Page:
Annual report 2019-20Read now
Drop-out rates for girls in secondary schools in Kenya are very high. There are many factors involved; some girls drop out after becoming pregnant. They can feel shame and stigma over unplanned pregnancies which is then reinforced by their communities . Many girls will face economic and social pressure to leave school early. They can be pressured by their family to marry or join the workforce. Many adolescent girls leave school at the onset of puberty.
This is often caused by a lack of understanding of puberty, and of menstruation in particular. These girls are often not able to access appropriate or adequate services, in particular water, sanitation and menstrual hygiene products. This often leads adolescent girls to remain at home rather than attending school.
Trócaire is working to address this through the DREAMS project. A key part of this project, funded by PEPFAR, involves persuading, encouraging and supporting young women between the ages of fifteen to twenty four to return to school.
Pauline Muwe, Project Officer, at the Kangemi DREAMS Center says, ‘we call this project the second chances, because what we do in essence is giving girls a second chance at going back to school, and the underlying factor is not only supporting these girls to go back to school but we want to help in reduction of HIV incidence among the age cohorts of girls between the ages of 15-24.’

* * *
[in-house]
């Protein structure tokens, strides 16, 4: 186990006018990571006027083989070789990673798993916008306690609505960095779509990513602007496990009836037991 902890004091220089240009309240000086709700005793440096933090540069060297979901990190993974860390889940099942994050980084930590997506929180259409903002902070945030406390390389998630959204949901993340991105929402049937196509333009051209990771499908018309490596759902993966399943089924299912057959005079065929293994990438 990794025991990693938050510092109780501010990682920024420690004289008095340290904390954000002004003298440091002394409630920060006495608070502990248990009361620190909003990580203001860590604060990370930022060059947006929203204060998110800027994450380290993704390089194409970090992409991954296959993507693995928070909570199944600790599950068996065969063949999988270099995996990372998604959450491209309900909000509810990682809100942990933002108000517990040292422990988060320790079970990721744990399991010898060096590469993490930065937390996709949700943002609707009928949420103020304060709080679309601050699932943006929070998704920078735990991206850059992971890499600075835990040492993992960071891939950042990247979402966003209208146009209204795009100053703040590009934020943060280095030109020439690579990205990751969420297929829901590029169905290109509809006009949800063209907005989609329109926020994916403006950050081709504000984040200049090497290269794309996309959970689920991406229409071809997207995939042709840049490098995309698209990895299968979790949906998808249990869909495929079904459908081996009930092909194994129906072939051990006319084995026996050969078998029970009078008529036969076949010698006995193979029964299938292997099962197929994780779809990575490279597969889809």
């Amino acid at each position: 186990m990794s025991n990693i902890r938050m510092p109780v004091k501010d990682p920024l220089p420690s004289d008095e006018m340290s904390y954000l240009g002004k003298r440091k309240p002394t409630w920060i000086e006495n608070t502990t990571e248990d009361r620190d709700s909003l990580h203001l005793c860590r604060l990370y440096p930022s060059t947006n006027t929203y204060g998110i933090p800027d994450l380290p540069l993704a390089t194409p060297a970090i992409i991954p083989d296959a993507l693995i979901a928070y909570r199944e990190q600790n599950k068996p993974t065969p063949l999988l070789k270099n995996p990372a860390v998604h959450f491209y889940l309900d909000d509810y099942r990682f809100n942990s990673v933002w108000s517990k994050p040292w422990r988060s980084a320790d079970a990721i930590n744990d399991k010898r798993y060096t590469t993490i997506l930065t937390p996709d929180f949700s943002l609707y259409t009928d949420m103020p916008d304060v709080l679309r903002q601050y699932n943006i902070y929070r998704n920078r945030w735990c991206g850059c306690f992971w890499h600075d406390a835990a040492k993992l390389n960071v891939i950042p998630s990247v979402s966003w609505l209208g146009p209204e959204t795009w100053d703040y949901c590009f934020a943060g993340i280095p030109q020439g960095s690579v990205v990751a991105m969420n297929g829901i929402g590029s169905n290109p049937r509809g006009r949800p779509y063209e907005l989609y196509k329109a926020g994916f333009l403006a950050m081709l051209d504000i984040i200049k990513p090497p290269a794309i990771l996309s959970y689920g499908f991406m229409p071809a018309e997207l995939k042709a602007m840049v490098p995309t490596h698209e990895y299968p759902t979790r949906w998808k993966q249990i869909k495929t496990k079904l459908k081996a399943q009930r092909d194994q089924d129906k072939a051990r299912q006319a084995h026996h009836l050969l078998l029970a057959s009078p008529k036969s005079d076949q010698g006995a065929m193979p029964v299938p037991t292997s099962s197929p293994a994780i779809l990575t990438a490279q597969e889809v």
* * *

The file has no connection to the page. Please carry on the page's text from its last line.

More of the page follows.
The Bridge centres operated by Trócaire partner, Girl Child Network in urban slum settlements and rural communities aim to reduce HIV infection rates among girls in this age group by getting them back to school and offering an integrated package of accelerated education and life skills training.
Low educational attainment contributes to a poor awareness of HIV. Kenya has achieved tremendous success in addressing HIV and AIDS. However there has been a rise in cases of teenage pregnancy and disproportionately high rates of new HIV infections, Sexually Transmitted Infections and Gender-Based Violence (GBV) among adolescent girls and young women. This indicates the need for a stronger response. In recent years, most of the new HIV infections in the country are borne by girls aged 15-24.
Grace, one of the students at the Bridge centre says, “we did an accelerated form of learning, that is in subjects we normally learn in Secondary School. We also had support in groups, whereby we studied matters on nutrition, childcare, HIV and AIDS and we had a counsellor , she talked to us. We also had a chance of talking to her personally.’
The centres are staffed by volunteer teachers and counsellors to provide group or one on one counselling sessions and mediation. The girls featured in Second Chances were given additional counselling during and after filming to support them through reliving some painful memories on camera.
Another Bridge center student, Jackline says, ‘I was at a low point in my life and now I have a vision. For example if I finish this Form Four, I would like to be a counsellor because of what counselling has contributed to my life.’